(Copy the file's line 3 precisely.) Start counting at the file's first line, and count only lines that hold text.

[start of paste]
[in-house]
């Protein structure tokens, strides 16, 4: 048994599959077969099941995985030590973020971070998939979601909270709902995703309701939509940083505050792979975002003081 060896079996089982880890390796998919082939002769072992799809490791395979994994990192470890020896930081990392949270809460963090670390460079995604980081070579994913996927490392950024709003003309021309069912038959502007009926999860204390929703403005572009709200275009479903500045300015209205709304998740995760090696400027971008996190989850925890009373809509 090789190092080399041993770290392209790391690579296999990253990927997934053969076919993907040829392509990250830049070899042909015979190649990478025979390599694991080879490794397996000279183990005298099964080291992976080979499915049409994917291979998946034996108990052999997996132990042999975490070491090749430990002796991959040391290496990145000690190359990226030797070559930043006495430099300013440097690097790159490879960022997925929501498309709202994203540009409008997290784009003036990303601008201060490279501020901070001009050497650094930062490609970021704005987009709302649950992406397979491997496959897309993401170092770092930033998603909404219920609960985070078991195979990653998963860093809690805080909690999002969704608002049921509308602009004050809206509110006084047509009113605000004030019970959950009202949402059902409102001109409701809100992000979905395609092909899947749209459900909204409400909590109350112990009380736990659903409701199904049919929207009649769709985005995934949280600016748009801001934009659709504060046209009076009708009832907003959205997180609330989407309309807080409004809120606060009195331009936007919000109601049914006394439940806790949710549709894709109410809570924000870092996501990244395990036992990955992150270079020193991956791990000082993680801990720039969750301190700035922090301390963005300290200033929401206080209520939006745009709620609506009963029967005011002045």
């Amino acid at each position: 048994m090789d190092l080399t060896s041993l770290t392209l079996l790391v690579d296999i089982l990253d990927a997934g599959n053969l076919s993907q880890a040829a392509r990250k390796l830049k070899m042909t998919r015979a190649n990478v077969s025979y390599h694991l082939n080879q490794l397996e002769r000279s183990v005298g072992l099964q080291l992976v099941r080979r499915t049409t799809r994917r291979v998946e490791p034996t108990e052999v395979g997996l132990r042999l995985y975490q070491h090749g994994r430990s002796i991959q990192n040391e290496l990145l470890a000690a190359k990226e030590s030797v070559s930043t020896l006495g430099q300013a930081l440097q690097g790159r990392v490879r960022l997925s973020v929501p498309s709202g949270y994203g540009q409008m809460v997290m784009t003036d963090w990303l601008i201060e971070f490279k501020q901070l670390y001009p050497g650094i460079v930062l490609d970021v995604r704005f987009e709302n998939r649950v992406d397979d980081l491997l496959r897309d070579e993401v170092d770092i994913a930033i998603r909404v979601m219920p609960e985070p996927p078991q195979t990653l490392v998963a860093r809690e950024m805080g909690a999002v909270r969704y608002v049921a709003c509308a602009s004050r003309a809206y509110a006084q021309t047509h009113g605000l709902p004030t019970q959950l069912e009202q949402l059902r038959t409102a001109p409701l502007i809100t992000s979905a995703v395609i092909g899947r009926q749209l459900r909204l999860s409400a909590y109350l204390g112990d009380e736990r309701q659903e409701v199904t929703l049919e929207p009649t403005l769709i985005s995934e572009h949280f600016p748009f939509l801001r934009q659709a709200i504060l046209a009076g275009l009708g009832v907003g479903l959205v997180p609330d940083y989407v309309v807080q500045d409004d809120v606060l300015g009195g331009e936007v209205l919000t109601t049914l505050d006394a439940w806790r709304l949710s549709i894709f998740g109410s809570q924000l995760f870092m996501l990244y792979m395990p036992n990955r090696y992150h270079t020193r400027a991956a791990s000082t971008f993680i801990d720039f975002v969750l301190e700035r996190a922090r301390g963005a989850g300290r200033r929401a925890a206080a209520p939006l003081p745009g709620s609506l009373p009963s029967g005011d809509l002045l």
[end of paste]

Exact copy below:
């Amino acid at each position: 048994m090789d190092l080399t060896s041993l770290t392209l079996l790391v690579d296999i089982l990253d990927a997934g599959n053969l076919s993907q880890a040829a392509r990250k390796l830049k070899m042909t998919r015979a190649n990478v077969s025979y390599h694991l082939n080879q490794l397996e002769r000279s183990v005298g072992l099964q080291l992976v099941r080979r499915t049409t799809r994917r291979v998946e490791p034996t108990e052999v395979g997996l132990r042999l995985y975490q070491h090749g994994r430990s002796i991959q990192n040391e290496l990145l470890a000690a190359k990226e030590s030797v070559s930043t020896l006495g430099q300013a930081l440097q690097g790159r990392v490879r960022l997925s973020v929501p498309s709202g949270y994203g540009q409008m809460v997290m784009t003036d963090w990303l601008i201060e971070f490279k501020q901070l670390y001009p050497g650094i460079v930062l490609d970021v995604r704005f987009e709302n998939r649950v992406d397979d980081l491997l496959r897309d070579e993401v170092d770092i994913a930033i998603r909404v979601m219920p609960e985070p996927p078991q195979t990653l490392v998963a860093r809690e950024m805080g909690a999002v909270r969704y608002v049921a709003c509308a602009s004050r003309a809206y509110a006084q021309t047509h009113g605000l709902p004030t019970q959950l069912e009202q949402l059902r038959t409102a001109p409701l502007i809100t992000s979905a995703v395609i092909g899947r009926q749209l459900r909204l999860s409400a909590y109350l204390g112990d009380e736990r309701q659903e409701v199904t929703l049919e929207p009649t403005l769709i985005s995934e572009h949280f600016p748009f939509l801001r934009q659709a709200i504060l046209a009076g275009l009708g009832v907003g479903l959205v997180p609330d940083y989407v309309v807080q500045d409004d809120v606060l300015g009195g331009e936007v209205l919000t109601t049914l505050d006394a439940w806790r709304l949710s549709i894709f998740g109410s809570q924000l995760f870092m996501l990244y792979m395990p036992n990955r090696y992150h270079t020193r400027a991956a791990s000082t971008f993680i801990d720039f975002v969750l301190e700035r996190a922090r301390g963005a989850g300290r200033r929401a925890a206080a209520p939006l003081p745009g709620s609506l009373p009963s029967g005011d809509l002045l």